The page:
In numerous cases throughout this book, as in the real world, we
find problems where an exact numerical answer is either impossible or impractical
to express as a decimal number. Examples of these situations include calculation
of , p,
e, and ln(2). As we have seen there are many ways to characterize and define
these numbers and use these characterizations to find an estimate. For
our discussion in this chapter it is important to notice that each of these
numbers can be characterized as arising from the evaluation of a function
which is the solution to a differential equation. [See Table 1 below.]


EQUATION 












We have discussed approximations from the very beginning of our work on the derivative, with Newton's method for estimating the roots of equations, Euler's method for estimating particular solutions to differential equations, and numerous methods for estimating definite integrals. In the following sections we will delve further into the nature and applications of polynomial approximations based on imformation about the derivatives of a function.
To provide further motivation for what we shall refer to as Taylor's approximation theory, let's consider first a simple situation where an exact value for a function is attainable but perhaps not worth the effort.
EXAMPLE IX.A.1: Suppose and we wish to find f(.5).
Of course the exact answer is .25 + .125 + (.5)^{100}, but if we only need an estimate of the answer it is easy to settle for .375. The error we make in using this estimate is relatively small [namely (.5)^{100}]. In this example we should note two things.
Taylor's TheoryObjective and Key Ideas: The main concerns
of Taylor's theory for estimating function values are
Taylor's theory generalizes these two ideas that use the derivative to estimate.
IX.A. Estimating e^{x }with Polynomials: An Introduction to Taylor's Theory.
To focus our discussion more specifially, in this section we will consider
only and
begin by trying to estimate f(1)=e illustrating the key ideas of
Taylor's
theory.
At x = 0, we find that f(0) = 1, f '(0) =1, and since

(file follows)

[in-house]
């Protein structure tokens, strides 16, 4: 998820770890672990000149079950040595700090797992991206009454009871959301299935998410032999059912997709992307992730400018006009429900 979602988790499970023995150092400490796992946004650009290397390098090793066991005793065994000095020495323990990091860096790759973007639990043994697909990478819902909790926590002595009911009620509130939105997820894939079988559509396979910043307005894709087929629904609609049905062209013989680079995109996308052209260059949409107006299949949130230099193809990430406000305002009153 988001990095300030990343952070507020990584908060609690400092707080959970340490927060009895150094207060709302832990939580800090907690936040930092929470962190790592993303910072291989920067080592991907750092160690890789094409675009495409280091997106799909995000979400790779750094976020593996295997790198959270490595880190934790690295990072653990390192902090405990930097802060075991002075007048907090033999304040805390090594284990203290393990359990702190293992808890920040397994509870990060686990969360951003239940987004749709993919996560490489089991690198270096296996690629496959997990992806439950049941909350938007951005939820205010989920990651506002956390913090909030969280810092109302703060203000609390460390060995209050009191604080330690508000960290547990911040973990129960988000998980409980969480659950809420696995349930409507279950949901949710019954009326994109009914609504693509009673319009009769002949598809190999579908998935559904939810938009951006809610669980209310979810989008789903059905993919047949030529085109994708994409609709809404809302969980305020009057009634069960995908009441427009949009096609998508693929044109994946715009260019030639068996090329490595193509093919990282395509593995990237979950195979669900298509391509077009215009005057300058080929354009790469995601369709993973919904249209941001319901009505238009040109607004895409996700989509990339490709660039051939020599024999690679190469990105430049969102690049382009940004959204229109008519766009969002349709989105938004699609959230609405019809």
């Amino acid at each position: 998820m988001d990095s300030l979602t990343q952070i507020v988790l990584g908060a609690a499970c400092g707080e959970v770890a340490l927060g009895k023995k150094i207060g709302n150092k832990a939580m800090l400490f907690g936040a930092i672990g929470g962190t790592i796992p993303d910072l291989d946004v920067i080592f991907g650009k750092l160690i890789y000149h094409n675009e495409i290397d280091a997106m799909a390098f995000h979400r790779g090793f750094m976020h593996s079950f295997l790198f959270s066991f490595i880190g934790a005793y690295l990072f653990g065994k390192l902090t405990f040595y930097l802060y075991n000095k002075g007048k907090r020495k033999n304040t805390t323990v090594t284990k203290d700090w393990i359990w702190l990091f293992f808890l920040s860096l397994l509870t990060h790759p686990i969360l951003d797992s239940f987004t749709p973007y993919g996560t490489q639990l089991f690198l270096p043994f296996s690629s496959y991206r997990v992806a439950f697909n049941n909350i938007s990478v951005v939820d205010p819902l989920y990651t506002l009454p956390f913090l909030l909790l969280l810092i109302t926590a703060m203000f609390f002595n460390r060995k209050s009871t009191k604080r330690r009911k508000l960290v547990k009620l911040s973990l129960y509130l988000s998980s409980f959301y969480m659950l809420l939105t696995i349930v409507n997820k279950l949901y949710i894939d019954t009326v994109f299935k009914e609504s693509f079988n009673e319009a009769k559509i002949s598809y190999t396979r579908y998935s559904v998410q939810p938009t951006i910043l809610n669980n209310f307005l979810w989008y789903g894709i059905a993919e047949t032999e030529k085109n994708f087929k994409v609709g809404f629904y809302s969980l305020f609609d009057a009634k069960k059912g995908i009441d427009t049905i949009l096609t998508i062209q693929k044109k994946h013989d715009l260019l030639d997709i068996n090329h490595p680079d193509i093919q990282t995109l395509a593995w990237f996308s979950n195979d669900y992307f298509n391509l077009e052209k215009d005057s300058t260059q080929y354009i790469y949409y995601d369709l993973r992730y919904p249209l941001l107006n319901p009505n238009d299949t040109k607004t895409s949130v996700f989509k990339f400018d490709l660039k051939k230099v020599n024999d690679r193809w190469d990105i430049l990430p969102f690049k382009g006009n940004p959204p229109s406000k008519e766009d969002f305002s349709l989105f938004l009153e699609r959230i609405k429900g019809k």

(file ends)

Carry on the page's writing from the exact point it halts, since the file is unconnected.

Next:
f
'(x)
= f(x) we have that f ^{(n)}(0) = 1 for all
natural numbers
n. We now consider our first result, typical of
the Taylor's theory approach to estimation using polynomials and derivative
information.
PROPOSITION IX.A.1: If then P_{n}(x) is a polynomial of degree n so that and P_{n}(b) is approximately equal to e^{b}. In fact, if we let R_{n} = e^{b } P_{n}(b) then for some c between 0 and b.
Estimating e: Before we proceed to justify this result, we'll
apply
this result using n = 5 to estimate the value of e [= e^{1}].
First,,
so according to the proposition, e is approximately equal to (
about 2.716667) and R_{5}=eP_{5}(1) where
for some c beween 0 and 1. Thus, e is approximately 2.716667 and the error
in using this estimate is R_{5}. Since c is between 0 and 1, e^{c}
is between 1 and e, so we can deduce that R_{5}, the difference
between e and the estimate, P_{5}(1), is no greater than
e/720. Using estimates of e from our earlier work in Chapter VI we know
that e < 3, so our errror R_{5} is no larger than 3/720
= 1/240.
A more accurate estimate can be obtained by using a larger value for n. Try using n=6 and 7 to see the improvement. [This can be done progressively using a spreadsheet which you can examine now or later.]
Proof of Proposition: We'll begin our proof by finding P_{n}'(x).
From this it follows easily that .
Now suppose that b is not 0 and let R_{n} = e^{b
}
P_{n}(b).
We need only justify the formula for evaluating R_{n}.
For convenience we'll write R=R_{n} and let
Furthermore
But , so .
Now we apply the Mean Value (or Rolle's) Theorem to the function g, we can say that there is a number c between 0 and b where g'(c)=0. Thus and . Solving this last equation for R gives .
EXAMPLE IX.A.2: Estimate . Use this to estimate e.
Solution: Using Proposition IX.1 with n=4 for each x between 0 and 1 we have
where for some c with 0<c<x<1.
Thus [Remember e^{c}<3.] and so for all x between 0 and 1. Now we use the monotone property of the definite integral [Ch. V . ** ] to obtain the estimate: , so
Therefore e is approximately as in the first estimate we saw in the note after the statement of the theorem, and the error in using this estimate is less than as we also saw previously.
The next example follows a similar analysis but applied to a more difficult yet still important integral.
EXAMPLE IX.A.3: Estimate .
Solution: For each t between 0 and 1, t^{2} is between 1 and 0. Let x = t^{2}. By Proposition IX.1 with n = 4 for each x between 1 and 0 we have
Since c < 0 , 0 < e^{c} < 1, and since x < 0 we have that .
Substituting t^{2} for x ,we see that
Now since we have .
By evaluating these integrals we obtain
or .
Therefore, is approximately equal to
and this is an overestimate by no more than .
Comment: In both of these examples we have been able to estimate a definite integral involving the exponential function by using a Taylor polynomial of degree 4. It should be apparent that by using a higher degree for the estimating polynomial, the error term will become smaller and we will obtain a more precise estimate. The systematic pattern in these polynomials should allow you to find more precise estimates for the last example without much difficulty.
Exercises IX.A.: